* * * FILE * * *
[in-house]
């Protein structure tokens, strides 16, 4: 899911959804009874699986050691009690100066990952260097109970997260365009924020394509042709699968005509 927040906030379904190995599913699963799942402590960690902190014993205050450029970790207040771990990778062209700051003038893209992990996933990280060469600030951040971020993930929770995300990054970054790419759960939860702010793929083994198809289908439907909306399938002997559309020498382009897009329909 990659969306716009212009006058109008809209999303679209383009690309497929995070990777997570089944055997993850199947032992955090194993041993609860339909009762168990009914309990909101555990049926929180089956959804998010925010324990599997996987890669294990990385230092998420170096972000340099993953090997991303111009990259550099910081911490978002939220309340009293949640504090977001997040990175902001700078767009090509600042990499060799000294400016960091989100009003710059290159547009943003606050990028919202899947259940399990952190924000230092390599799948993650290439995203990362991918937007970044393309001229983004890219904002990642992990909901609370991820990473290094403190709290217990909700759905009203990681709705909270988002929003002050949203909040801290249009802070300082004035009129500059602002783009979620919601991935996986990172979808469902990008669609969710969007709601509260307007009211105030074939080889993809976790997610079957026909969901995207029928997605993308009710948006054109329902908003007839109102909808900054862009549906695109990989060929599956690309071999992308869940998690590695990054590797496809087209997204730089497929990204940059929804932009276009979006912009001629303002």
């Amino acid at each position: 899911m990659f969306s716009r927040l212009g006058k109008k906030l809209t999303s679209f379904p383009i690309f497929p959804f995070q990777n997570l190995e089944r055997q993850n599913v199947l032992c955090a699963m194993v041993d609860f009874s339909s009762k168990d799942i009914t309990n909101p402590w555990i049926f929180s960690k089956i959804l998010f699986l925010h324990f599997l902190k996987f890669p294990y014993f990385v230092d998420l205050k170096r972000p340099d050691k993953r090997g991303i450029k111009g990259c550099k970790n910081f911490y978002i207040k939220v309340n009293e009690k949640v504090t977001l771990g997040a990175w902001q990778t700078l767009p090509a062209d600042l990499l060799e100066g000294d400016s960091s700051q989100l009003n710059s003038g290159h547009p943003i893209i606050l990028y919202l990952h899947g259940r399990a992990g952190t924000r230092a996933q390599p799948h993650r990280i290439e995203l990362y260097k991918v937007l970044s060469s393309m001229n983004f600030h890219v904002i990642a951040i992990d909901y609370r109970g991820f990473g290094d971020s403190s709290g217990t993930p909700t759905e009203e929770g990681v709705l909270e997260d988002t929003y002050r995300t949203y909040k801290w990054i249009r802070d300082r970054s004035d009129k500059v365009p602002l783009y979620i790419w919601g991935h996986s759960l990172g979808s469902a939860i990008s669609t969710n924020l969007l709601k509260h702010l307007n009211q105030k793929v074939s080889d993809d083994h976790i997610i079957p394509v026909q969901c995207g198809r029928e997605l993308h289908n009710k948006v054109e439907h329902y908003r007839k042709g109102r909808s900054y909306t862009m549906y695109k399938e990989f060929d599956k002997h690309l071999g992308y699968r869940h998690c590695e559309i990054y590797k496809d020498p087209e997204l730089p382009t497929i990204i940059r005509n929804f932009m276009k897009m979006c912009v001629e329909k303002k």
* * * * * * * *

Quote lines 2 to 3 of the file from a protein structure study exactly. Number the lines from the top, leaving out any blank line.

């Protein structure tokens, strides 16, 4: 899911959804009874699986050691009690100066990952260097109970997260365009924020394509042709699968005509 927040906030379904190995599913699963799942402590960690902190014993205050450029970790207040771990990778062209700051003038893209992990996933990280060469600030951040971020993930929770995300990054970054790419759960939860702010793929083994198809289908439907909306399938002997559309020498382009897009329909 990659969306716009212009006058109008809209999303679209383009690309497929995070990777997570089944055997993850199947032992955090194993041993609860339909009762168990009914309990909101555990049926929180089956959804998010925010324990599997996987890669294990990385230092998420170096972000340099993953090997991303111009990259550099910081911490978002939220309340009293949640504090977001997040990175902001700078767009090509600042990499060799000294400016960091989100009003710059290159547009943003606050990028919202899947259940399990952190924000230092390599799948993650290439995203990362991918937007970044393309001229983004890219904002990642992990909901609370991820990473290094403190709290217990909700759905009203990681709705909270988002929003002050949203909040801290249009802070300082004035009129500059602002783009979620919601991935996986990172979808469902990008669609969710969007709601509260307007009211105030074939080889993809976790997610079957026909969901995207029928997605993308009710948006054109329902908003007839109102909808900054862009549906695109990989060929599956690309071999992308869940998690590695990054590797496809087209997204730089497929990204940059929804932009276009979006912009001629303002």
């Amino acid at each position: 899911m990659f969306s716009r927040l212009g006058k109008k906030l809209t999303s679209f379904p383009i690309f497929p959804f995070q990777n997570l190995e089944r055997q993850n599913v199947l032992c955090a699963m194993v041993d609860f009874s339909s009762k168990d799942i009914t309990n909101p402590w555990i049926f929180s960690k089956i959804l998010f699986l925010h324990f599997l902190k996987f890669p294990y014993f990385v230092d998420l205050k170096r972000p340099d050691k993953r090997g991303i450029k111009g990259c550099k970790n910081f911490y978002i207040k939220v309340n009293e009690k949640v504090t977001l771990g997040a990175w902001q990778t700078l767009p090509a062209d600042l990499l060799e100066g000294d400016s960091s700051q989100l009003n710059s003038g290159h547009p943003i893209i606050l990028y919202l990952h899947g259940r399990a992990g952190t924000r230092a996933q390599p799948h993650r990280i290439e995203l990362y260097k991918v937007l970044s060469s393309m001229n983004f600030h890219v904002i990642a951040i992990d909901y609370r109970g991820f990473g290094d971020s403190s709290g217990t993930p909700t759905e009203e929770g990681v709705l909270e997260d988002t929003y002050r995300t949203y909040k801290w990054i249009r802070d300082r970054s004035d009129k500059v365009p602002l783009y979620i790419w919601g991935h996986s759960l990172g979808s469902a939860i990008s669609t969710n924020l969007l709601k509260h702010l307007n009211q105030k793929v074939s080889d993809d083994h976790i997610i079957p394509v026909q969901c995207g198809r029928e997605l993308h289908n009710k948006v054109e439907h329902y908003r007839k042709g109102r909808s900054y909306t862009m549906y695109k399938e990989f060929d599956k002997h690309l071999g992308y699968r869940h998690c590695e559309i990054y590797k496809d020498p087209e997204l730089p382009t497929i990204i940059r005509n929804f932009m276009k897009m979006c912009v001629e329909k303002k």